Litigation Release No. 21137 / July 16, 2009

Accounting and Auditing Release No. 3012 / July 16, 2009

Securities and Exchange Commission v. Matthew W. Hardey, L. Cyrus DeBlanc, and Joe E. Penland, Civil Action No. 09-cv-4414 (E.D. La. July 15, 2009)


The Securities and Exchange Commission filed a civil action against two former finance executives of Newpark Resources, Inc. ("Newpark"), an oil and gas company based in Houston, Texas, as well as the principal of Quality Mat Company, a Newpark vendor, for violations of the federal securities laws. According to the Complaint, Matthew W. Hardey, a former Chief Financial Officer for Newpark, and L. Cyrus DeBlanc, a former Chief Financial Officer for Newpark subsidiary Soloco LLC, conspired with Quality Mat president Joe E. Penland to engage in a fraudulent accounting scheme that allowed Newpark in fiscal year 2003 to avoid writing off approximately $4.2 million in aging debt. As a result, Newpark reported approximately $500,000 of net income instead of a significant loss for that fiscal year.

The Commission's Complaint alleges that, in 2002 and 2003, Newpark recognized $4.2 million in revenue based on sales of its primary product â€" industrial mats used to lay temporary roads at drilling sites â€" to Quality Mat and another vendor, Easy Frac. The Complaint claims that neither vendor had made any payment on the sales through the end of 2003, and that Hardey, DeBlanc and Penland devised and executed a scheme to funnel money to Quality Mat and Easy Frac through sham transactions that would then allow the vendors to pay their debts to Newpark.

According to the Complaint, one of the sham transactions took place in 2004 and involved Dura-Base Nevada, LLC and Dura-Base de Mexico, two Newpark subsidiaries created to begin mat rentals in Mexico. The Complaint asserts that Newpark purchased the entire initial inventory of mats for the Dura-Base business from Quality Mat, and that the decision to purchase the approximately 6,175 mats from Quality Mat was a pretext meant to give the appearance of a legitimate business transaction to Newpark's repurchase, at the original sales price, of 1,500 mats sold to Quality Mat in 2002 and 600 mats sold to Easy Frac in 2003. The Complaint claims that, in an attempt to perpetuate the pretext, Hardey also misled Newpark's auditors about the basis for buying the Dura-Base inventory from Quality Mat by falsely claiming that Quality Mat had contractual rights in Mexico that Newpark would have to buy in order for the Dura-Base venture to go forward. According to the Complaint, this ruse was necessary to allow Newpark to buy back the mats at the original sales price without suffering any adverse accounting consequences. Under this scheme, Newpark could account for the repurchases as if they had taken place at Newpark's manufacturing cost, but still pay Quality Mat the original purchase price for the mats by assigning the difference in value to the intangible asset allegedly created by the repurchase of Quality Mat's contract rights.

The Complaint alleges that the other sham transaction, which took place during 2004 and 2005, involved Quality Mat sending fictitious invoices to Newpark purportedly for bulk lumber sales. According to the Complaint, in early 2004, Penland agreed to convert Quality Mat's outstanding debt from the 2002 sales to notes receivable. One of the notes required monthly payments of $52,409, which Quality Mat began making in March 2004. Between May 2004 and July 2005, the bulk lumber invoices, which were sent monthly, averaged $52,409, but there were no purchase orders or delivery tickets backing up the alleged sale. The Complaint alleges that Hardey, DeBlanc and Penland devised this scheme to provide Quality Mat with funds to continue making payments on this note, thus allowing Newpark to keep the debt on its books.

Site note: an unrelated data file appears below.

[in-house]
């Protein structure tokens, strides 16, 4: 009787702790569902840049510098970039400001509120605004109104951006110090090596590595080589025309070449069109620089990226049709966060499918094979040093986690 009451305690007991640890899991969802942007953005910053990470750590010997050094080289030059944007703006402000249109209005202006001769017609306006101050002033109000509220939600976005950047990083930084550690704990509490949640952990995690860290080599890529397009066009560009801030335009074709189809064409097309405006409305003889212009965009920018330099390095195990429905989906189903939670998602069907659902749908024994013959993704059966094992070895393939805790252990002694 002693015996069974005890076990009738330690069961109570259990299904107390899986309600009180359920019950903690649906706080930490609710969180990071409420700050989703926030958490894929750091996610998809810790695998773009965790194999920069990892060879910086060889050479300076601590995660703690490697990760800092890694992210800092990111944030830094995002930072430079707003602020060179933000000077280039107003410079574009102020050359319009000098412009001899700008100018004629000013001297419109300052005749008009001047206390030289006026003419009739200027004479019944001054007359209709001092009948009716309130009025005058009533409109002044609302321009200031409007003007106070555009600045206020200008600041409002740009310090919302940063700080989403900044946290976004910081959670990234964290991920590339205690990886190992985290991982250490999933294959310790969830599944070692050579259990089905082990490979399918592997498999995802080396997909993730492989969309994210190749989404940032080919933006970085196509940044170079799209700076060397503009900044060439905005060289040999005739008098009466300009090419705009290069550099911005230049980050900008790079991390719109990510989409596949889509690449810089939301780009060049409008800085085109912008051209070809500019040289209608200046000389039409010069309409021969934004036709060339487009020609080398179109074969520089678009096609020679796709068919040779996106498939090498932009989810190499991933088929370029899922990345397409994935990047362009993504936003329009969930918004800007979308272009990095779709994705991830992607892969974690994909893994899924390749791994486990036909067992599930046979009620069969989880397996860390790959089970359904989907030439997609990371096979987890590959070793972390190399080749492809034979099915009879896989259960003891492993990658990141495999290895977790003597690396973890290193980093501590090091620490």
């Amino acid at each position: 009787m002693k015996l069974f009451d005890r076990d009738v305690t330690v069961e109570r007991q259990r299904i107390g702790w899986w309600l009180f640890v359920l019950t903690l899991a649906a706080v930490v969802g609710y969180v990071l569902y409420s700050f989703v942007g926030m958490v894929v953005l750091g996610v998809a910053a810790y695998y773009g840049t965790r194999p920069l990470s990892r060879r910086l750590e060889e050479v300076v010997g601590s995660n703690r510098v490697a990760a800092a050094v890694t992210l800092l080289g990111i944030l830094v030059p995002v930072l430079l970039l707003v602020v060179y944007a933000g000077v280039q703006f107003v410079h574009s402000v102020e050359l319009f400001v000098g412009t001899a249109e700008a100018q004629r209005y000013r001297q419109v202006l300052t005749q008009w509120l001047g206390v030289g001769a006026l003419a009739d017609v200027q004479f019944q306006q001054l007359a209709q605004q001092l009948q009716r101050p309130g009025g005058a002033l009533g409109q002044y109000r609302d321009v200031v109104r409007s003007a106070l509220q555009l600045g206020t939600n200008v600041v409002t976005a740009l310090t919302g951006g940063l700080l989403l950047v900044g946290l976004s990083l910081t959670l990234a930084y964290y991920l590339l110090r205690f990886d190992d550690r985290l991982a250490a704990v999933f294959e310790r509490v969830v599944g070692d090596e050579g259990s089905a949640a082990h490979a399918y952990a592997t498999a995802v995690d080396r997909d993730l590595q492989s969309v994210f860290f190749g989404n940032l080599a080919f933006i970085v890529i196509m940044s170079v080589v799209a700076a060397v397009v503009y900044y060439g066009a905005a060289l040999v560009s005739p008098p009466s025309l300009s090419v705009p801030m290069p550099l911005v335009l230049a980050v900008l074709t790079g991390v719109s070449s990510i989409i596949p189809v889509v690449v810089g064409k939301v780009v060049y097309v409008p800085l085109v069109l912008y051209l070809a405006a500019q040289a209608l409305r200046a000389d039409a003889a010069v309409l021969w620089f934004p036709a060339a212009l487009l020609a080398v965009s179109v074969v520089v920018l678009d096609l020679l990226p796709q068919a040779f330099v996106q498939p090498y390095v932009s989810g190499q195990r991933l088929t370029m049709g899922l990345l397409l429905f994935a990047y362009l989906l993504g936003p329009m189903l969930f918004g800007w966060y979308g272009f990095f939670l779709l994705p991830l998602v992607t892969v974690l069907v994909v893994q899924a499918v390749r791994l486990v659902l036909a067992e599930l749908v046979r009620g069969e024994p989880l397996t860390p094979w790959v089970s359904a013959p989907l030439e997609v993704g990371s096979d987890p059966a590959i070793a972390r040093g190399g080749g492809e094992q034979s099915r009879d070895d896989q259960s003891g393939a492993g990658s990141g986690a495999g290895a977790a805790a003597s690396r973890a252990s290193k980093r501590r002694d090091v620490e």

The Complaint alleges that Hardey and DeBlanc each: violated the antifraud provisions of the federal securities laws, Section 17(a) of the Securities Act of 1933 (Securities Act), Section 10(b) of the Securities Exchange Act of 1934 (Exchange Act), and Exchange Act Rule 10b-5; violated the falsification of accounting records and circumvention of internal controls provision of the Exchange Act, Section 13(b)(5), and Exchange Act Rule 13b2-1; and aided and abetted Cardinal's violations of the reporting, record-keeping, and internal controls provisions of the Exchange Act, Sections 13(a), 13(b)(2)(A), and 13(b)(2)(B) and Exchange Act Rules 12b-20, 13a-1, 13a-11, and 13a-13. The Complaint also alleges that Hardey and DeBlanc misled Newpark's auditor in violation of Exchange Act Rule 13b2-2 and that Hardey signed officer certifications to Newpark's periodic filings in violation of Exchange Act Rule 13a-14. The Complaint alleges that Penland aided and abetted violations of Section 10(b), 13(a), 13(b)(2)(A) and 13(b)(2)(B) of the Exchange Act and directly violated Exchange Act Rule 13b2-2.

The Complaint asks the Court to enter permanent injunctions and to levy civil monetary penalties against all defendants. The Complaint also asks that the Court permanently prohibit Hardey and DeBlanc from acting as officers or directors of a public company pursuant to Section 20(e) of the Securities Act and Section 21(d)(2) of the Exchange Act. The Commission acknowledges the cooperation of Newpark in its investigation.

SEC Complaint